The most rare yet most serious risk of
vaginal birth after cesarean (VBAC) is that the scar
on the uterus may break open (rupture) during labor. Women who have a low transverse cesarean
scar have a lower risk of rupturing than women who have a vertical incision scar.
About 5 to 9 out of 1,000 women (0.5% to 0.9%) with a low transverse scar
have a uterine rupture during a trial of labor.1
A woman's risk of uterine rupture increases with:
Each additional uterine surgical scar.
Any uterine scar that reaches above the lower, thinner part of the uterus, such as a vertical (classical) scar.
The use of medicine to start (induce) labor. Some doctors avoid the use of any medicine to start a VBAC trial
of labor. Other doctors are comfortable with the careful use of certain medicines to
start labor or strengthen labor, such as oxytocin.
It is likely that the women who have a rupture have other
risk factors, which are things that make them more likely to have this complication.
Having had a vaginal delivery during another pregnancy lowers the risk of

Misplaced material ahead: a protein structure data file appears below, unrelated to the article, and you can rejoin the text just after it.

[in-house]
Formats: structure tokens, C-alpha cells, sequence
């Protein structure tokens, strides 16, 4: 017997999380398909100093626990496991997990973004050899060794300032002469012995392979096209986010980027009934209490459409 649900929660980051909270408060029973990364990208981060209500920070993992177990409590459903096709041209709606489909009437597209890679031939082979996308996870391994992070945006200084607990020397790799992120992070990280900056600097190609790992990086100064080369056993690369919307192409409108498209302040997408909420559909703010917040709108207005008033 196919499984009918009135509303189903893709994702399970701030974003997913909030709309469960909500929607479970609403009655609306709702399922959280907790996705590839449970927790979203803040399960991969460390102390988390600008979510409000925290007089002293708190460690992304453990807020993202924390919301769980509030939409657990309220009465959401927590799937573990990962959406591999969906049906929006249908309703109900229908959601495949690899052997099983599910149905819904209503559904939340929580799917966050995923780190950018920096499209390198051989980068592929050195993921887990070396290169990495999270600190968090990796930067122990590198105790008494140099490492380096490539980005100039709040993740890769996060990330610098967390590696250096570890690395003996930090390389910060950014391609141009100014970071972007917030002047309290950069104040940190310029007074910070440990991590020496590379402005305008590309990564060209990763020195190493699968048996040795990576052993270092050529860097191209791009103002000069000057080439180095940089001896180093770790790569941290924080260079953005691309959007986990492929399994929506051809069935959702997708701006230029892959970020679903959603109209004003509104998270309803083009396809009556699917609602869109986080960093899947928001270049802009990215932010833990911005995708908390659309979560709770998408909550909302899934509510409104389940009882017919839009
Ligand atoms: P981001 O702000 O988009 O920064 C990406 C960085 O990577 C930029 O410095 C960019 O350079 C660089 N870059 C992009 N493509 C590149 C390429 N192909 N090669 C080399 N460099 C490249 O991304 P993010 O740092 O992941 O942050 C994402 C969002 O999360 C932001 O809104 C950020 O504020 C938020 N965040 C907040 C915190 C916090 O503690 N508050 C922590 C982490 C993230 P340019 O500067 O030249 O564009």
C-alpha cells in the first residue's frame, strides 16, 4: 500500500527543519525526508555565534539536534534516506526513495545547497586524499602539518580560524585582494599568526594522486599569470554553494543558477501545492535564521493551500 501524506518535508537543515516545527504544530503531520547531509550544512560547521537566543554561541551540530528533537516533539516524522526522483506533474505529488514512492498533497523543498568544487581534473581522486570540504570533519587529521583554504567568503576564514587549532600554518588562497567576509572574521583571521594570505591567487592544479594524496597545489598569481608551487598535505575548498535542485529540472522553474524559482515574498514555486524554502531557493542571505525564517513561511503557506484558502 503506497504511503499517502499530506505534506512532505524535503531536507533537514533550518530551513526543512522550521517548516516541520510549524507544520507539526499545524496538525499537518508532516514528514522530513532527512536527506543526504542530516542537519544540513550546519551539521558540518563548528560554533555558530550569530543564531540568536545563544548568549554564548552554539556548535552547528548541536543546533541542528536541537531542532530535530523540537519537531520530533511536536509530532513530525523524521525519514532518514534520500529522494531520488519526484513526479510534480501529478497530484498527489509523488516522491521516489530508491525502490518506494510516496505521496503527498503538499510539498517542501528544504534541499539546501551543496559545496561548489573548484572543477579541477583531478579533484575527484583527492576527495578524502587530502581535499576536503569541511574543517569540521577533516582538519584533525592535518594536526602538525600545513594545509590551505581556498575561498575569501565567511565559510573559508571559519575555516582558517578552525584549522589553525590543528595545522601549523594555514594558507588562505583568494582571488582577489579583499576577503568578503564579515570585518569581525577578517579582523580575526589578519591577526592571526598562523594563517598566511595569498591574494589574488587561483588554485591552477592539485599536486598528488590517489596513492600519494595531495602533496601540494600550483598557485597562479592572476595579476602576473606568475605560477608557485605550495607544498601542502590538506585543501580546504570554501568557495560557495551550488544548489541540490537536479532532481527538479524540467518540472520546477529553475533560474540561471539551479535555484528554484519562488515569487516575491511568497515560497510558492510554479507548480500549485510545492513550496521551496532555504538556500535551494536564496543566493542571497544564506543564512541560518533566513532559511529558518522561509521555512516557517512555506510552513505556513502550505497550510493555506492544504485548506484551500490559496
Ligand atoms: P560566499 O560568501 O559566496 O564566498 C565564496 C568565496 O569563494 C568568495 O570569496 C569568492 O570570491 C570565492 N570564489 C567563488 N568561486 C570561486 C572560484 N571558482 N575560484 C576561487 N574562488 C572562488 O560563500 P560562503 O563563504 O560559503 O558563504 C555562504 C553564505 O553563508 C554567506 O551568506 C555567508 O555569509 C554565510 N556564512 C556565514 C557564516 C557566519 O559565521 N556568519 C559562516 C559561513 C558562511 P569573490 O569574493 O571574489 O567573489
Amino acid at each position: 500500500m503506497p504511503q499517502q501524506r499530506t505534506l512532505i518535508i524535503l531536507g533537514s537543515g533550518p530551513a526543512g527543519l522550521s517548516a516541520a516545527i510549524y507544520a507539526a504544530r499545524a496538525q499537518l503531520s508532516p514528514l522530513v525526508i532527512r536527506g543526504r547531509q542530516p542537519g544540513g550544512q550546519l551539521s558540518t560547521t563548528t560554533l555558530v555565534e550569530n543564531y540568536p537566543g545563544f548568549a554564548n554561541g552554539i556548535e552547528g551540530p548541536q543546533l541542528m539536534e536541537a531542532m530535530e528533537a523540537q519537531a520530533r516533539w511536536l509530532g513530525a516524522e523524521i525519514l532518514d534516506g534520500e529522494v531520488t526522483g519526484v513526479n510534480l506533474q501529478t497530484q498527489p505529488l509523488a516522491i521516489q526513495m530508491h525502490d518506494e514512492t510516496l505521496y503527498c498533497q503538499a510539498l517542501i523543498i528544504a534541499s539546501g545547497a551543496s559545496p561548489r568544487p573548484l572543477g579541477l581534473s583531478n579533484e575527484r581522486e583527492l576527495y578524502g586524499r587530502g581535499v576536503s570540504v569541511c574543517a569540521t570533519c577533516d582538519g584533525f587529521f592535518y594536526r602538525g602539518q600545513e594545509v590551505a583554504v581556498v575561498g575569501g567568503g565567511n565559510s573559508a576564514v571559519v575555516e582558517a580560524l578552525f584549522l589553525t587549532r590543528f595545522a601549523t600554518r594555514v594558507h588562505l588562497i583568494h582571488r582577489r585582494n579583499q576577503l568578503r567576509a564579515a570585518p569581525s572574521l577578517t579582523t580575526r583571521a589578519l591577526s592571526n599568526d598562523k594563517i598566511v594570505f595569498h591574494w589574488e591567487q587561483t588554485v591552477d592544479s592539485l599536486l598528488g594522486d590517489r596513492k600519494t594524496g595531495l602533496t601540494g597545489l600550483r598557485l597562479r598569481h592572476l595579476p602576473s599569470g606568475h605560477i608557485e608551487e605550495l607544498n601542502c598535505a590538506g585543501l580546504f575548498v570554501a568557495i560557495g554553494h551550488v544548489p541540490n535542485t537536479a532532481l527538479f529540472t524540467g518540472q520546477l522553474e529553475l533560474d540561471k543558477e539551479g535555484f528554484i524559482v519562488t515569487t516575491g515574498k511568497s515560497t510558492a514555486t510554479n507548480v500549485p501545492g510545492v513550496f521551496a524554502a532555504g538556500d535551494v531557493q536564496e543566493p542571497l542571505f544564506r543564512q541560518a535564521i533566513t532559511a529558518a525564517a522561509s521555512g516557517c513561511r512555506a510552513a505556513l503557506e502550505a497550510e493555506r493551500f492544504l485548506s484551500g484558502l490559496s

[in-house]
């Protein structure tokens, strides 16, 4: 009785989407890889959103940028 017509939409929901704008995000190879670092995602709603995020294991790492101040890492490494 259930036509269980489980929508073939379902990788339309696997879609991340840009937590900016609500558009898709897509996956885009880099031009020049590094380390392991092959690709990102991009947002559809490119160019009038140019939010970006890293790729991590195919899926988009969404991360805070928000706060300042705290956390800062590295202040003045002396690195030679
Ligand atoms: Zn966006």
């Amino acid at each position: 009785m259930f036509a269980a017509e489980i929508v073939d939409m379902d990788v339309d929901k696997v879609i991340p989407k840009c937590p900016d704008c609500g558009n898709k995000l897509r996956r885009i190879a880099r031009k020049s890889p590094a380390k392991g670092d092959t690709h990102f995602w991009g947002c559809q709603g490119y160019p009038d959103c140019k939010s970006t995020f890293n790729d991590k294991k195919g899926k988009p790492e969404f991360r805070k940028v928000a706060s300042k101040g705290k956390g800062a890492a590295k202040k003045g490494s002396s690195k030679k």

uterine rupture during VBAC. Women who have delivered vaginally and later had a
cesarean delivery have about one-fourth the risk of women who have had a
cesarean delivery but no vaginal delivery.1
In the rare event that a uterine scar ruptures, it can be dangerous to
both the mother and her infant.
Depending on severity, a rupture can:
Be mild and harmless.
Often be repaired. If it is not repairable, the
uterus is removed (hysterectomy).
Cause severe maternal bleeding and a decrease in
oxygen to the baby.
American College of Obstetricians and Gynecologists
(2010). Vaginal birth after previous cesarean delivery. ACOG
Practice Bulletin No. 115. Obstetrics and Gynecology,
How this information was developed to help you make better health decisions.